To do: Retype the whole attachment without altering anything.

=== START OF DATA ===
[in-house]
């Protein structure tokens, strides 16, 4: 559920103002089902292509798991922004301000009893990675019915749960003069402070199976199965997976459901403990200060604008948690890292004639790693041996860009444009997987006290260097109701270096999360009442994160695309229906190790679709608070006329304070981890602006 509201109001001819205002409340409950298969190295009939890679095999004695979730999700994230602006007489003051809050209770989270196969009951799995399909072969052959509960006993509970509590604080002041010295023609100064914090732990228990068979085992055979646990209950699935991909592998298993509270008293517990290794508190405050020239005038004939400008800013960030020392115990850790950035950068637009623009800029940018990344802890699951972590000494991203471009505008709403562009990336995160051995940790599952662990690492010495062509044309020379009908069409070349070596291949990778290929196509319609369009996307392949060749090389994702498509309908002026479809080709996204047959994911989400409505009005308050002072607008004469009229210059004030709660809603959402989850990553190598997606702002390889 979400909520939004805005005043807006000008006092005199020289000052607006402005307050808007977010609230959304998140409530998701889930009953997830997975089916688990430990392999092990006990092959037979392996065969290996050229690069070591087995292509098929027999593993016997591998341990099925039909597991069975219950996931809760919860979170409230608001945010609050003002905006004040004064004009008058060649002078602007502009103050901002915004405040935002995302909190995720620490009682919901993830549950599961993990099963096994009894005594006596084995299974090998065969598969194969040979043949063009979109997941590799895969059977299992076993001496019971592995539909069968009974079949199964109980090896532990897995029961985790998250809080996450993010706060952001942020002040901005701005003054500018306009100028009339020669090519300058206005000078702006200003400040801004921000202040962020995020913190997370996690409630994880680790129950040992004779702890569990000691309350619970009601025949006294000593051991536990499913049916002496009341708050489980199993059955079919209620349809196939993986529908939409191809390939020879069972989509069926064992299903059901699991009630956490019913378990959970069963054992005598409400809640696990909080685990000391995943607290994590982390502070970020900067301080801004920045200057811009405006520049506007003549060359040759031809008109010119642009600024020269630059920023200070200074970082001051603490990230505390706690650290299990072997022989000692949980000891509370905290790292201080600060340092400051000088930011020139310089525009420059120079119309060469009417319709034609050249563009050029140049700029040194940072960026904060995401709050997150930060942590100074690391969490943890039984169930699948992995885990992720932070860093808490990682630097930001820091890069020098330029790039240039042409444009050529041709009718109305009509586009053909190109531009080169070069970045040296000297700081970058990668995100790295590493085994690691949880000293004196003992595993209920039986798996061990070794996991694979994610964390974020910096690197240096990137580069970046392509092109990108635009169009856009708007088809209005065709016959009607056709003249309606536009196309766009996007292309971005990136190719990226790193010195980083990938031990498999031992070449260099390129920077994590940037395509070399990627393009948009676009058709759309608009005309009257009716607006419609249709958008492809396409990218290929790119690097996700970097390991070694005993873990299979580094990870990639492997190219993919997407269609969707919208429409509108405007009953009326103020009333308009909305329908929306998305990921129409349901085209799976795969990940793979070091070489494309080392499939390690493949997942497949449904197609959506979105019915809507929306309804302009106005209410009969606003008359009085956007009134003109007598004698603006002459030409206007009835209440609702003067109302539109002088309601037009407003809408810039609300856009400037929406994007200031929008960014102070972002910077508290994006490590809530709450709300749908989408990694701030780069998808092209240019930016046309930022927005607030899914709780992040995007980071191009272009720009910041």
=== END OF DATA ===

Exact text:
[in-house]
């Protein structure tokens, strides 16, 4: 559920103002089902292509798991922004301000009893990675019915749960003069402070199976199965997976459901403990200060604008948690890292004639790693041996860009444009997987006290260097109701270096999360009442994160695309229906190790679709608070006329304070981890602006 509201109001001819205002409340409950298969190295009939890679095999004695979730999700994230602006007489003051809050209770989270196969009951799995399909072969052959509960006993509970509590604080002041010295023609100064914090732990228990068979085992055979646990209950699935991909592998298993509270008293517990290794508190405050020239005038004939400008800013960030020392115990850790950035950068637009623009800029940018990344802890699951972590000494991203471009505008709403562009990336995160051995940790599952662990690492010495062509044309020379009908069409070349070596291949990778290929196509319609369009996307392949060749090389994702498509309908002026479809080709996204047959994911989400409505009005308050002072607008004469009229210059004030709660809603959402989850990553190598997606702002390889 979400909520939004805005005043807006000008006092005199020289000052607006402005307050808007977010609230959304998140409530998701889930009953997830997975089916688990430990392999092990006990092959037979392996065969290996050229690069070591087995292509098929027999593993016997591998341990099925039909597991069975219950996931809760919860979170409230608001945010609050003002905006004040004064004009008058060649002078602007502009103050901002915004405040935002995302909190995720620490009682919901993830549950599961993990099963096994009894005594006596084995299974090998065969598969194969040979043949063009979109997941590799895969059977299992076993001496019971592995539909069968009974079949199964109980090896532990897995029961985790998250809080996450993010706060952001942020002040901005701005003054500018306009100028009339020669090519300058206005000078702006200003400040801004921000202040962020995020913190997370996690409630994880680790129950040992004779702890569990000691309350619970009601025949006294000593051991536990499913049916002496009341708050489980199993059955079919209620349809196939993986529908939409191809390939020879069972989509069926064992299903059901699991009630956490019913378990959970069963054992005598409400809640696990909080685990000391995943607290994590982390502070970020900067301080801004920045200057811009405006520049506007003549060359040759031809008109010119642009600024020269630059920023200070200074970082001051603490990230505390706690650290299990072997022989000692949980000891509370905290790292201080600060340092400051000088930011020139310089525009420059120079119309060469009417319709034609050249563009050029140049700029040194940072960026904060995401709050997150930060942590100074690391969490943890039984169930699948992995885990992720932070860093808490990682630097930001820091890069020098330029790039240039042409444009050529041709009718109305009509586009053909190109531009080169070069970045040296000297700081970058990668995100790295590493085994690691949880000293004196003992595993209920039986798996061990070794996991694979994610964390974020910096690197240096990137580069970046392509092109990108635009169009856009708007088809209005065709016959009607056709003249309606536009196309766009996007292309971005990136190719990226790193010195980083990938031990498999031992070449260099390129920077994590940037395509070399990627393009948009676009058709759309608009005309009257009716607006419609249709958008492809396409990218290929790119690097996700970097390991070694005993873990299979580094990870990639492997190219993919997407269609969707919208429409509108405007009953009326103020009333308009909305329908929306998305990921129409349901085209799976795969990940793979070091070489494309080392499939390690493949997942497949449904197609959506979105019915809507929306309804302009106005209410009969606003008359009085956007009134003109007598004698603006002459030409206007009835209440609702003067109302539109002088309601037009407003809408810039609300856009400037929406994007200031929008960014102070972002910077508290994006490590809530709450709300749908989408990694701030780069998808092209240019930016046309930022927005607030899914709780992040995007980071191009272009720009910041």